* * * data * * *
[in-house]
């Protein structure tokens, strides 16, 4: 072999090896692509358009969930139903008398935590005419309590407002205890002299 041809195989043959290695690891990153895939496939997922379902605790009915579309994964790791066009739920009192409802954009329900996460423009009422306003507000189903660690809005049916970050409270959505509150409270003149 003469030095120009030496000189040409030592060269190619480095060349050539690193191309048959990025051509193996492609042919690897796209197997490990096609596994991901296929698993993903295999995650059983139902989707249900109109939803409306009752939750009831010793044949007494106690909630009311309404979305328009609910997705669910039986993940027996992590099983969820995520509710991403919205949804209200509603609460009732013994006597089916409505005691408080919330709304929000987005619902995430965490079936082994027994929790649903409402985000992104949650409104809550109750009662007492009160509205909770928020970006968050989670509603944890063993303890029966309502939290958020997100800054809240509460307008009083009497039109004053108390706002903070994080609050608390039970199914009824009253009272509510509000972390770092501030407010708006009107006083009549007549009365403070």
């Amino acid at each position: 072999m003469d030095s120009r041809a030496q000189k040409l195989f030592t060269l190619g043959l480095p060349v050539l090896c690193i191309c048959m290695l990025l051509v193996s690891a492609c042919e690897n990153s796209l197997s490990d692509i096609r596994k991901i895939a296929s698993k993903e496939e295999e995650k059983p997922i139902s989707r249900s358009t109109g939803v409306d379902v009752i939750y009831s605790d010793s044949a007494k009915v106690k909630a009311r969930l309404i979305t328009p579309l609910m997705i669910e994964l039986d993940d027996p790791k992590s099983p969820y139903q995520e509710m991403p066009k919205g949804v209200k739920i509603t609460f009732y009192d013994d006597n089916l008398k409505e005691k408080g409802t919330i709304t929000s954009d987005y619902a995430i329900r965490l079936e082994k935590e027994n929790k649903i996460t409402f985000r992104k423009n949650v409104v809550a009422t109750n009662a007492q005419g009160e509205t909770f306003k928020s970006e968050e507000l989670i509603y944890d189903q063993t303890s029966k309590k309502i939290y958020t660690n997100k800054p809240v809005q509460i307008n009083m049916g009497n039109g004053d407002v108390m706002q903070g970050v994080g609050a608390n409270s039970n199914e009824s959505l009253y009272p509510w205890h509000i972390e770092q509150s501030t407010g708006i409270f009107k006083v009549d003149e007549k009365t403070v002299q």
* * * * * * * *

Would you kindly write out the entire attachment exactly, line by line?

[in-house]
């Protein structure tokens, strides 16, 4: 072999090896692509358009969930139903008398935590005419309590407002205890002299 041809195989043959290695690891990153895939496939997922379902605790009915579309994964790791066009739920009192409802954009329900996460423009009422306003507000189903660690809005049916970050409270959505509150409270003149 003469030095120009030496000189040409030592060269190619480095060349050539690193191309048959990025051509193996492609042919690897796209197997490990096609596994991901296929698993993903295999995650059983139902989707249900109109939803409306009752939750009831010793044949007494106690909630009311309404979305328009609910997705669910039986993940027996992590099983969820995520509710991403919205949804209200509603609460009732013994006597089916409505005691408080919330709304929000987005619902995430965490079936082994027994929790649903409402985000992104949650409104809550109750009662007492009160509205909770928020970006968050989670509603944890063993303890029966309502939290958020997100800054809240509460307008009083009497039109004053108390706002903070994080609050608390039970199914009824009253009272509510509000972390770092501030407010708006009107006083009549007549009365403070």
């Amino acid at each position: 072999m003469d030095s120009r041809a030496q000189k040409l195989f030592t060269l190619g043959l480095p060349v050539l090896c690193i191309c048959m290695l990025l051509v193996s690891a492609c042919e690897n990153s796209l197997s490990d692509i096609r596994k991901i895939a296929s698993k993903e496939e295999e995650k059983p997922i139902s989707r249900s358009t109109g939803v409306d379902v009752i939750y009831s605790d010793s044949a007494k009915v106690k909630a009311r969930l309404i979305t328009p579309l609910m997705i669910e994964l039986d993940d027996p790791k992590s099983p969820y139903q995520e509710m991403p066009k919205g949804v209200k739920i509603t609460f009732y009192d013994d006597n089916l008398k409505e005691k408080g409802t919330i709304t929000s954009d987005y619902a995430i329900r965490l079936e082994k935590e027994n929790k649903i996460t409402f985000r992104k423009n949650v409104v809550a009422t109750n009662a007492q005419g009160e509205t909770f306003k928020s970006e968050e507000l989670i509603y944890d189903q063993t303890s029966k309590k309502i939290y958020t660690n997100k800054p809240v809005q509460i307008n009083m049916g009497n039109g004053d407002v108390m706002q903070g970050v994080g609050a608390n409270s039970n199914e009824s959505l009253y009272p509510w205890h509000i972390e770092q509150s501030t407010g708006i409270f009107k006083v009549d003149e007549k009365t403070v002299q």